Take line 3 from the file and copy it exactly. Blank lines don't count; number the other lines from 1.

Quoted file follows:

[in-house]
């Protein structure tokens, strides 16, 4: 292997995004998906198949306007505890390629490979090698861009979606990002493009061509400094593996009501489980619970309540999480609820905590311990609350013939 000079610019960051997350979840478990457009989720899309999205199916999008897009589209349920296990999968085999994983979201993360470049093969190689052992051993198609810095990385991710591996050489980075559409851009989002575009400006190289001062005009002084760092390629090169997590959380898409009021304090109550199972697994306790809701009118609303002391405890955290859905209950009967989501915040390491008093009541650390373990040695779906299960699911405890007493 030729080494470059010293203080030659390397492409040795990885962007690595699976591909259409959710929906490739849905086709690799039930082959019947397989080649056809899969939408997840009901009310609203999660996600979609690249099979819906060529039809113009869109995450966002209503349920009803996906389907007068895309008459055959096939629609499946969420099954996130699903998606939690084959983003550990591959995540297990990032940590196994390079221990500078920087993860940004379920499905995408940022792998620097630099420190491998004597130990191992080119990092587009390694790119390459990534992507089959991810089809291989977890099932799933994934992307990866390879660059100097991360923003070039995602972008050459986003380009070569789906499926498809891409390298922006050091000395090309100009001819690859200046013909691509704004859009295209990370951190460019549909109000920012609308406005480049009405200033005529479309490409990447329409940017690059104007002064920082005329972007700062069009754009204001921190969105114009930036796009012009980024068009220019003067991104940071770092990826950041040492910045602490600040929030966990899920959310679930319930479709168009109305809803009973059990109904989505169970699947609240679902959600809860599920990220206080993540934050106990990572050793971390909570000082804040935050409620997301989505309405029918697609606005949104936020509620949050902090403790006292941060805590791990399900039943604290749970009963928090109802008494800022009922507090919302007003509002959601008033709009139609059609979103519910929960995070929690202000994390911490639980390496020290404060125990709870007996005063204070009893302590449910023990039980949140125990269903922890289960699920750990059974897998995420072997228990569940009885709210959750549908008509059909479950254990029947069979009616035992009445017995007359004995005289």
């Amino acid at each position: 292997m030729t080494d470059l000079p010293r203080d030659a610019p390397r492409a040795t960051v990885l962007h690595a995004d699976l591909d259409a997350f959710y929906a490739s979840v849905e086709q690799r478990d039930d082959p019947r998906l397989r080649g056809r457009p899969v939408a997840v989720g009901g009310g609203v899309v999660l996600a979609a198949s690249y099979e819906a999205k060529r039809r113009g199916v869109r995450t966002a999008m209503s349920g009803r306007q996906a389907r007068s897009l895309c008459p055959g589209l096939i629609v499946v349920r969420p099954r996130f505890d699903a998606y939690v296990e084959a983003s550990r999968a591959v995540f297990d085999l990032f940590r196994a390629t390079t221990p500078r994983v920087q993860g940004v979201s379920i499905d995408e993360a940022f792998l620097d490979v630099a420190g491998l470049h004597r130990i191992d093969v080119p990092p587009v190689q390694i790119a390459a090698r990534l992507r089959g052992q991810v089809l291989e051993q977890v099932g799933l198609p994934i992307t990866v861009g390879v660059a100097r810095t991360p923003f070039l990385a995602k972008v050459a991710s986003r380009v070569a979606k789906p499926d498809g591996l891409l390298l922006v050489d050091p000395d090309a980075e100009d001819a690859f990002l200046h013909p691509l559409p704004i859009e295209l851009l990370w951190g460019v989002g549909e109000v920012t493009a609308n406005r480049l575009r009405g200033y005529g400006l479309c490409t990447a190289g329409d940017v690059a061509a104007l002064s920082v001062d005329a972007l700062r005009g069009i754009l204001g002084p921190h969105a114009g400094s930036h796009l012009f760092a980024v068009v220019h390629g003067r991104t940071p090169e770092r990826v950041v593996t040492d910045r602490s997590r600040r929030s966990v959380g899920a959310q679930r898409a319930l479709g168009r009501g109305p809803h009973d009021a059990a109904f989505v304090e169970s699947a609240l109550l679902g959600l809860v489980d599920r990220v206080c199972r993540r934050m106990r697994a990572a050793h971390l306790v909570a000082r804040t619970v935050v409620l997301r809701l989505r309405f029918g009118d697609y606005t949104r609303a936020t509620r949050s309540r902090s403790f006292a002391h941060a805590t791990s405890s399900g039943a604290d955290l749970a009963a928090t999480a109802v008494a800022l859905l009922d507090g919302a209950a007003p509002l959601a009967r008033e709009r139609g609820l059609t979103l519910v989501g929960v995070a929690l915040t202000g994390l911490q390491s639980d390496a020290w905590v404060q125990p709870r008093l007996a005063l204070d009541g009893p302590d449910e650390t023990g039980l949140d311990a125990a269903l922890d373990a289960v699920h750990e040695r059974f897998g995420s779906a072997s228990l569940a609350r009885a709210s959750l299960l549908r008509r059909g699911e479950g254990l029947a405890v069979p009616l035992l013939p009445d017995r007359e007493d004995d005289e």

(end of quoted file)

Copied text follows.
């Amino acid at each position: 292997m030729t080494d470059l000079p010293r203080d030659a610019p390397r492409a040795t960051v990885l962007h690595a995004d699976l591909d259409a997350f959710y929906a490739s979840v849905e086709q690799r478990d039930d082959p019947r998906l397989r080649g056809r457009p899969v939408a997840v989720g009901g009310g609203v899309v999660l996600a979609a198949s690249y099979e819906a999205k060529r039809r113009g199916v869109r995450t966002a999008m209503s349920g009803r306007q996906a389907r007068s897009l895309c008459p055959g589209l096939i629609v499946v349920r969420p099954r996130f505890d699903a998606y939690v296990e084959a983003s550990r999968a591959v995540f297990d085999l990032f940590r196994a390629t390079t221990p500078r994983v920087q993860g940004v979201s379920i499905d995408e993360a940022f792998l620097d490979v630099a420190g491998l470049h004597r130990i191992d093969v080119p990092p587009v190689q390694i790119a390459a090698r990534l992507r089959g052992q991810v089809l291989e051993q977890v099932g799933l198609p994934i992307t990866v861009g390879v660059a100097r810095t991360p923003f070039l990385a995602k972008v050459a991710s986003r380009v070569a979606k789906p499926d498809g591996l891409l390298l922006v050489d050091p000395d090309a980075e100009d001819a690859f990002l200046h013909p691509l559409p704004i859009e295209l851009l990370w951190g460019v989002g549909e109000v920012t493009a609308n406005r480049l575009r009405g200033y005529g400006l479309c490409t990447a190289g329409d940017v690059a061509a104007l002064s920082v001062d005329a972007l700062r005009g069009i754009l204001g002084p921190h969105a114009g400094s930036h796009l012009f760092a980024v068009v220019h390629g003067r991104t940071p090169e770092r990826v950041v593996t040492d910045r602490s997590r600040r929030s966990v959380g899920a959310q679930r898409a319930l479709g168009r009501g109305p809803h009973d009021a059990a109904f989505v304090e169970s699947a609240l109550l679902g959600l809860v489980d599920r990220v206080c199972r993540r934050m106990r697994a990572a050793h971390l306790v909570a000082r804040t619970v935050v409620l997301r809701l989505r309405f029918g009118d697609y606005t949104r609303a936020t509620r949050s309540r902090s403790f006292a002391h941060a805590t791990s405890s399900g039943a604290d955290l749970a009963a928090t999480a109802v008494a800022l859905l009922d507090g919302a209950a007003p509002l959601a009967r008033e709009r139609g609820l059609t979103l519910v989501g929960v995070a929690l915040t202000g994390l911490q390491s639980d390496a020290w905590v404060q125990p709870r008093l007996a005063l204070d009541g009893p302590d449910e650390t023990g039980l949140d311990a125990a269903l922890d373990a289960v699920h750990e040695r059974f897998g995420s779906a072997s228990l569940a609350r009885a709210s959750l299960l549908r008509r059909g699911e479950g254990l029947a405890v069979p009616l035992l013939p009445d017995r007359e007493d004995d005289e």